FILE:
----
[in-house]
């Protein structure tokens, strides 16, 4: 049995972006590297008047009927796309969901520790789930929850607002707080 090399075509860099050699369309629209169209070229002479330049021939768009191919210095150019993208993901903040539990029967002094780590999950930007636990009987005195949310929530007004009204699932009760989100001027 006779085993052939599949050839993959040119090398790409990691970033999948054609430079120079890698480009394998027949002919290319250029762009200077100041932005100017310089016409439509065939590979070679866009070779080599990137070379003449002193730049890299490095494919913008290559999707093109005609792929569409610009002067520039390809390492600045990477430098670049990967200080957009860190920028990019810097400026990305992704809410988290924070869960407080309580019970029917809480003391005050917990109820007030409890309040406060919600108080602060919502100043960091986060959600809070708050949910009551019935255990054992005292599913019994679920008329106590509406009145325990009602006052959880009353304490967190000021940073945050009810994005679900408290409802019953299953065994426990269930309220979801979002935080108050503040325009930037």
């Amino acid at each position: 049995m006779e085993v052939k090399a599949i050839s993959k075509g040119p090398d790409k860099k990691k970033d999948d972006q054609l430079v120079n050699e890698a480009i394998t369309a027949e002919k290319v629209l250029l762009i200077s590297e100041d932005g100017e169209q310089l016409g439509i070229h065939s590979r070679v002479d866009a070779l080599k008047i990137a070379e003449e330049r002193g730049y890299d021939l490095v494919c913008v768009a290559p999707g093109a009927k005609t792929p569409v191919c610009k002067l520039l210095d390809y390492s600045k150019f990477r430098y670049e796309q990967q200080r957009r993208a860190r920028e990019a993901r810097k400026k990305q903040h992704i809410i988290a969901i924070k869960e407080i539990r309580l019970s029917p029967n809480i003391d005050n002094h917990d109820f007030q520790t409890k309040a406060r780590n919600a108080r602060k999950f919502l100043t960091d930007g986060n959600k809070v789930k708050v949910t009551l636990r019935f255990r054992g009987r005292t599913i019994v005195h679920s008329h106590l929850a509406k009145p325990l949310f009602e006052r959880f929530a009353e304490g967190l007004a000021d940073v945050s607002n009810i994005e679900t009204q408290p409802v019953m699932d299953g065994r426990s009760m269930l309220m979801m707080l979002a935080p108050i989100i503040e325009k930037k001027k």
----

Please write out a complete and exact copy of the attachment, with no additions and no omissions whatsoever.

[in-house]
């Protein structure tokens, strides 16, 4: 049995972006590297008047009927796309969901520790789930929850607002707080 090399075509860099050699369309629209169209070229002479330049021939768009191919210095150019993208993901903040539990029967002094780590999950930007636990009987005195949310929530007004009204699932009760989100001027 006779085993052939599949050839993959040119090398790409990691970033999948054609430079120079890698480009394998027949002919290319250029762009200077100041932005100017310089016409439509065939590979070679866009070779080599990137070379003449002193730049890299490095494919913008290559999707093109005609792929569409610009002067520039390809390492600045990477430098670049990967200080957009860190920028990019810097400026990305992704809410988290924070869960407080309580019970029917809480003391005050917990109820007030409890309040406060919600108080602060919502100043960091986060959600809070708050949910009551019935255990054992005292599913019994679920008329106590509406009145325990009602006052959880009353304490967190000021940073945050009810994005679900408290409802019953299953065994426990269930309220979801979002935080108050503040325009930037």
């Amino acid at each position: 049995m006779e085993v052939k090399a599949i050839s993959k075509g040119p090398d790409k860099k990691k970033d999948d972006q054609l430079v120079n050699e890698a480009i394998t369309a027949e002919k290319v629209l250029l762009i200077s590297e100041d932005g100017e169209q310089l016409g439509i070229h065939s590979r070679v002479d866009a070779l080599k008047i990137a070379e003449e330049r002193g730049y890299d021939l490095v494919c913008v768009a290559p999707g093109a009927k005609t792929p569409v191919c610009k002067l520039l210095d390809y390492s600045k150019f990477r430098y670049e796309q990967q200080r957009r993208a860190r920028e990019a993901r810097k400026k990305q903040h992704i809410i988290a969901i924070k869960e407080i539990r309580l019970s029917p029967n809480i003391d005050n002094h917990d109820f007030q520790t409890k309040a406060r780590n919600a108080r602060k999950f919502l100043t960091d930007g986060n959600k809070v789930k708050v949910t009551l636990r019935f255990r054992g009987r005292t599913i019994v005195h679920s008329h106590l929850a509406k009145p325990l949310f009602e006052r959880f929530a009353e304490g967190l007004a000021d940073v945050s607002n009810i994005e679900t009204q408290p409802v019953m699932d299953g065994r426990s009760m269930l309220m979801m707080l979002a935080p108050i989100i503040e325009k930037k001027k």